}
    }

    $standardDeviation /= (($this->width * $this->height) - 1);
    $standardDeviation = sqrt($standardDeviation);

    return $standardDeviation;
}

This calculation is a little similar to the distance calculation we did before. The basic idea is that we work out the average of all the pixels. We then work out how far each is from that average, and then work out the average of all of these distances.

We can apply this back to the State:

public function withReducedStandardDeviation()
{
    $map = array_slice($this->map, 0);
    $deviation = $this->standardDeviation();

    for ($y = 0; $y < $this->height; $y++) {
        for ($x = 0; $x < $this->width; $x++) {
            if (abs($map[$y][$x]) < $deviation) {
                $map[$y][$x] = 0;
            }
        }
    }

    return $this->cloneWith("map", $map);
}

This way, if differences are inside the standard deviation band, we exclude them from a new State. The result is a cleaner picture of changes.

public function boundary()
{
    $ax = $this->width;
    $bx = 0;
    $ay = $this->width;
    $by = 0;

    for ($y = 0; $y < $this->height; $y++) {
        for ($x = 0; $x < $this->width; $x++) {
            if ($this->map[$y][$x] > 0) {
                if ($x > $bx) {
                    $bx = $x;
                }

                if ($x < $ax) {
                    $ax = $x;
                }

                if ($y > $by) {
                    $by = $y;
                }

                if ($y < $ay) {
                    $ay = $y;
                }
            }
        }
    }

    if ($ax > $bx) {
        throw new LogicException("ax is greater than bx");
    }

    if ($ay > $by) {
        throw new LogicException("ay is greater than by");
    }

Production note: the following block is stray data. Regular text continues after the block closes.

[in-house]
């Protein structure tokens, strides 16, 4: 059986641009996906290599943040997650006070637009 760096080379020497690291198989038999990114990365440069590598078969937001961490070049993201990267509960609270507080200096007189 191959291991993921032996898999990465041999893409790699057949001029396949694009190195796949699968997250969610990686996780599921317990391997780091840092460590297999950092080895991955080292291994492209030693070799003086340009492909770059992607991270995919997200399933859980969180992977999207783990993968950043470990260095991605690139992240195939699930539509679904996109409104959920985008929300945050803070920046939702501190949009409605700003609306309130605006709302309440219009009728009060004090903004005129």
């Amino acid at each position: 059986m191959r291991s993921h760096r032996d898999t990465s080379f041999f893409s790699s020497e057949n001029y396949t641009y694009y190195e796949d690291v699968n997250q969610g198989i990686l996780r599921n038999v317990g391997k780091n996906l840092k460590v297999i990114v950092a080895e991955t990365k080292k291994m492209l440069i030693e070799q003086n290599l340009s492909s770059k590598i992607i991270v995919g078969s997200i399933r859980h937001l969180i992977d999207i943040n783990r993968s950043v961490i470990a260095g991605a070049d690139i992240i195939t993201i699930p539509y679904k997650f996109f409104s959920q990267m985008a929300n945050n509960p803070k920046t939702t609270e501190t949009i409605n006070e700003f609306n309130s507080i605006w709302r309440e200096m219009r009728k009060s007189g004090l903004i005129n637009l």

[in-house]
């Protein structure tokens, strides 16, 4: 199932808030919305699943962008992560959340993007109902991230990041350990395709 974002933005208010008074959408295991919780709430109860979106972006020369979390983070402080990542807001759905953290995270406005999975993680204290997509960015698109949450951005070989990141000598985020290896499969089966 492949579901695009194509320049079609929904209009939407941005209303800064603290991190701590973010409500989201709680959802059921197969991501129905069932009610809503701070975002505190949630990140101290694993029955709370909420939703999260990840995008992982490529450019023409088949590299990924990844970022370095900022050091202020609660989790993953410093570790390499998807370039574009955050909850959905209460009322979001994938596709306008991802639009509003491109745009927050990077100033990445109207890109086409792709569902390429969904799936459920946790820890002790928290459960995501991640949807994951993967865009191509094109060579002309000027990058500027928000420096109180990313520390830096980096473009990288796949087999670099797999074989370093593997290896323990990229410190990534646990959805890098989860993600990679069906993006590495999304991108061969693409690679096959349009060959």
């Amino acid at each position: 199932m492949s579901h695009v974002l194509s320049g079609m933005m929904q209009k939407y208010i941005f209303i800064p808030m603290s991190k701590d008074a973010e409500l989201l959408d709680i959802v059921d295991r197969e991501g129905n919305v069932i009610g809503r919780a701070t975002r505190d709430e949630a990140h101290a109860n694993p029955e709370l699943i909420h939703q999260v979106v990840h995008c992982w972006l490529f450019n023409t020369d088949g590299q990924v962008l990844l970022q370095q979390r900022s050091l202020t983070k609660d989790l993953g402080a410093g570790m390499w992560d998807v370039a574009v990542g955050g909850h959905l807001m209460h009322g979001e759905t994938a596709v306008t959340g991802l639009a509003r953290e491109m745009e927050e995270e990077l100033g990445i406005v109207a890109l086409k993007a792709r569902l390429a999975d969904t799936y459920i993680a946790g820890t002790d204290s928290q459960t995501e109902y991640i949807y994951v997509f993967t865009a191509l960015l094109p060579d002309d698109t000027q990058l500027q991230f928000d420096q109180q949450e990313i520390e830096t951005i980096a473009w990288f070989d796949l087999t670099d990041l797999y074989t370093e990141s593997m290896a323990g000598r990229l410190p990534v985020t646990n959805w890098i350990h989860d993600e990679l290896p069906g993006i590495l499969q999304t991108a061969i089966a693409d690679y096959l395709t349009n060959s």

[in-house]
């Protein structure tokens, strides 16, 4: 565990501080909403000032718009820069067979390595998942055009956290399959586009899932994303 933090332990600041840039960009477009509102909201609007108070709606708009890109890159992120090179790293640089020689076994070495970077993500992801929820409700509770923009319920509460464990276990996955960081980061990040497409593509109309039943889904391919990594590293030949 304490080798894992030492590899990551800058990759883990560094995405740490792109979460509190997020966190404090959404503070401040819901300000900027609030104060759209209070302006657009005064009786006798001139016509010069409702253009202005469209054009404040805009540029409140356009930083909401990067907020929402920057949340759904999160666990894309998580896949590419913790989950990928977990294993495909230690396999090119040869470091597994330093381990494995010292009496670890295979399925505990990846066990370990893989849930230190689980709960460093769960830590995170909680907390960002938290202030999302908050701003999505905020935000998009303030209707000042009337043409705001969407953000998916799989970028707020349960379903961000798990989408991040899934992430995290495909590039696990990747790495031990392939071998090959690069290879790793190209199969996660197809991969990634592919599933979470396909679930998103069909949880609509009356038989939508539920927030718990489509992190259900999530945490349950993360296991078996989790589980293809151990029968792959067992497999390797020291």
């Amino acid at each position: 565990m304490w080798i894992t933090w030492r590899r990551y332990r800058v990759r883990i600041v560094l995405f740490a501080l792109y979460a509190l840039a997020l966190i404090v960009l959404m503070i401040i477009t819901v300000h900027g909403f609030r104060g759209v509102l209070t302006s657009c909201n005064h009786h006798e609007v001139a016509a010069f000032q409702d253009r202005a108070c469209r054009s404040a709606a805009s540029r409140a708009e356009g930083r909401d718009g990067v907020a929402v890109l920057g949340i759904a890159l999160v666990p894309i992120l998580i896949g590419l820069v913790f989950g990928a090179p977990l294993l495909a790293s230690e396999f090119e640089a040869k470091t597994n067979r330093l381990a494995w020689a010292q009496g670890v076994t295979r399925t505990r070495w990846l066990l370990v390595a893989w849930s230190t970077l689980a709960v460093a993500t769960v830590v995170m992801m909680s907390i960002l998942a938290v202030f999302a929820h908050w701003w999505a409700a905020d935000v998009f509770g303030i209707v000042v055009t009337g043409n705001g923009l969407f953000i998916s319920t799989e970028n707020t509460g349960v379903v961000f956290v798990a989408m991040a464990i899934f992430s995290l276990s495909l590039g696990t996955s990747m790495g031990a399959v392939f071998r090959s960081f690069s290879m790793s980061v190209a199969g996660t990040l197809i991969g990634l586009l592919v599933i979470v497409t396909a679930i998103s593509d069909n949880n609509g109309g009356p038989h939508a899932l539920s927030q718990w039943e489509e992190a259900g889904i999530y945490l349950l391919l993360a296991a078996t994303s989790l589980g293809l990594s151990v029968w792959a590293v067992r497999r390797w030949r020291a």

$ax = ($ax / $this->width) * $this->width;
    $bx = ((($bx + 1) / $this->width) * $this->width) - $ax;
    $ay = ($ay / $this->height) * $this->height;
    $by = ((($by + 1) / $this->height) * $this->height) - $ay;

    return [
        "left" => $ax,
        "top" => $ay,
        "width" => $bx,
        "height" => $by
    ];
}

The final piece of the puzzle is a function to work out where the boundaries of the changes are. We can use this function as a way to draw a box around the changes from one image to another. The box starts on the edges of the grid and slowly moves inward until it reaches changes in the grid.

Conclusion

I started this experiment to find the differences between two images. You see, I wanted to take screenshots of an interface, during automated testing, and tell if something significant had changed.

Euclidian distance, applied to bitmaps, told me about every changed pixel. Then I wanted to allow for slight changes (like small text or colour changes), so I applied Standard Deviation noise removal, so that only significant changes would come through. Finally, I could work out exactly how many pixels were different as a percentage of the total number of pixels on the screen. I could tell if one screenshot was within 10% or 20% of a test fixture image.

Perhaps you have need of this for something wildly different. Perhaps you have ideas of how this can be improved. Let us know in the comments!

  • Renato Tavares

    I loved. thank you

  • Tumacs

    Great read. Thank you.